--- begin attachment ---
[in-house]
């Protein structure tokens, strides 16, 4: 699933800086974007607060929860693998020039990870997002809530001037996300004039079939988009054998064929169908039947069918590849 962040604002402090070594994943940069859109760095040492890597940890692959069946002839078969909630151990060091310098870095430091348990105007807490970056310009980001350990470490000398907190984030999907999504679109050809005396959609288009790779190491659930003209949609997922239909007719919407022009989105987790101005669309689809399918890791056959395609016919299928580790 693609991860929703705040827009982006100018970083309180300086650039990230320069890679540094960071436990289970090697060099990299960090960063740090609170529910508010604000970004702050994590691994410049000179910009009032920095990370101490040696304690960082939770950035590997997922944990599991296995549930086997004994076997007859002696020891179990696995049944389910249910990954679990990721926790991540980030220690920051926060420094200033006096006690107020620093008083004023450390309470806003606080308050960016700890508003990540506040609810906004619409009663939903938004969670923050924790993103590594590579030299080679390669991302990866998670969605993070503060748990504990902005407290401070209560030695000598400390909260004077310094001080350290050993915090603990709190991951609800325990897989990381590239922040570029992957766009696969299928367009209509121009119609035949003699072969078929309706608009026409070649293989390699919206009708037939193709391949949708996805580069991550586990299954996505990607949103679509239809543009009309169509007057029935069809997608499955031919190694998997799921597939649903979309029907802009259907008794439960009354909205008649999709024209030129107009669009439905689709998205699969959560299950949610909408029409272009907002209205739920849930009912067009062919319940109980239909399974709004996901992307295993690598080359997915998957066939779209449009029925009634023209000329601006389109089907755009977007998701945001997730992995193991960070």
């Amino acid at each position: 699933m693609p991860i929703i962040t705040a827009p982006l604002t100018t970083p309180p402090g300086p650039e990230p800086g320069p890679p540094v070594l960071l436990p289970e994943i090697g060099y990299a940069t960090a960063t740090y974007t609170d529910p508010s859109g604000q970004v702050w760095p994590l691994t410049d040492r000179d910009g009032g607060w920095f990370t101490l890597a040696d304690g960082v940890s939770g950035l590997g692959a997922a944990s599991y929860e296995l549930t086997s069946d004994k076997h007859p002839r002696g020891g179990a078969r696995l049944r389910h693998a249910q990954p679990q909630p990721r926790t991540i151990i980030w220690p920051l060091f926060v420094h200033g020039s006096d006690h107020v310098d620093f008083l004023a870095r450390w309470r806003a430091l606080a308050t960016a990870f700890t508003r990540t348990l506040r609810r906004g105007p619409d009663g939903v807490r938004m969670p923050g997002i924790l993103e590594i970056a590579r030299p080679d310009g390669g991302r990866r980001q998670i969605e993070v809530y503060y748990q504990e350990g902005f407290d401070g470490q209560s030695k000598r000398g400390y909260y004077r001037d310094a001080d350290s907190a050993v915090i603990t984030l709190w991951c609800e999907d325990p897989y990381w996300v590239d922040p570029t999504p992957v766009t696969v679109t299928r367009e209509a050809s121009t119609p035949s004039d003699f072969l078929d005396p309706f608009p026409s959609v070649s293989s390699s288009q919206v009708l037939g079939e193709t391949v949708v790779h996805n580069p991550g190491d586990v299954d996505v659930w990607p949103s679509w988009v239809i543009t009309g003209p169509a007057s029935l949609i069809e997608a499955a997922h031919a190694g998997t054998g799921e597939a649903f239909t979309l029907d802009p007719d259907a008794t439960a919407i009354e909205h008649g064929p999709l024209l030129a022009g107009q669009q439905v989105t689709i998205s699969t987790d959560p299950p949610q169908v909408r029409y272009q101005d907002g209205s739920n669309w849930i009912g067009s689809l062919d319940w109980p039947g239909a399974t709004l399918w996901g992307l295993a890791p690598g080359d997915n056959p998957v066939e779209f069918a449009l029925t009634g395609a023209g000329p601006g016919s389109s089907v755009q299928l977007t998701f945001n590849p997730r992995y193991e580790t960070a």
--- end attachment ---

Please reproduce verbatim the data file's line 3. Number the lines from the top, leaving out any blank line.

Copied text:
């Amino acid at each position: 699933m693609p991860i929703i962040t705040a827009p982006l604002t100018t970083p309180p402090g300086p650039e990230p800086g320069p890679p540094v070594l960071l436990p289970e994943i090697g060099y990299a940069t960090a960063t740090y974007t609170d529910p508010s859109g604000q970004v702050w760095p994590l691994t410049d040492r000179d910009g009032g607060w920095f990370t101490l890597a040696d304690g960082v940890s939770g950035l590997g692959a997922a944990s599991y929860e296995l549930t086997s069946d004994k076997h007859p002839r002696g020891g179990a078969r696995l049944r389910h693998a249910q990954p679990q909630p990721r926790t991540i151990i980030w220690p920051l060091f926060v420094h200033g020039s006096d006690h107020v310098d620093f008083l004023a870095r450390w309470r806003a430091l606080a308050t960016a990870f700890t508003r990540t348990l506040r609810r906004g105007p619409d009663g939903v807490r938004m969670p923050g997002i924790l993103e590594i970056a590579r030299p080679d310009g390669g991302r990866r980001q998670i969605e993070v809530y503060y748990q504990e350990g902005f407290d401070g470490q209560s030695k000598r000398g400390y909260y004077r001037d310094a001080d350290s907190a050993v915090i603990t984030l709190w991951c609800e999907d325990p897989y990381w996300v590239d922040p570029t999504p992957v766009t696969v679109t299928r367009e209509a050809s121009t119609p035949s004039d003699f072969l078929d005396p309706f608009p026409s959609v070649s293989s390699s288009q919206v009708l037939g079939e193709t391949v949708v790779h996805n580069p991550g190491d586990v299954d996505v659930w990607p949103s679509w988009v239809i543009t009309g003209p169509a007057s029935l949609i069809e997608a499955a997922h031919a190694g998997t054998g799921e597939a649903f239909t979309l029907d802009p007719d259907a008794t439960a919407i009354e909205h008649g064929p999709l024209l030129a022009g107009q669009q439905v989105t689709i998205s699969t987790d959560p299950p949610q169908v909408r029409y272009q101005d907002g209205s739920n669309w849930i009912g067009s689809l062919d319940w109980p039947g239909a399974t709004l399918w996901g992307l295993a890791p690598g080359d997915n056959p998957v066939e779209f069918a449009l029925t009634g395609a023209g000329p601006g016919s389109s089907v755009q299928l977007t998701f945001n590849p997730r992995y193991e580790t960070a």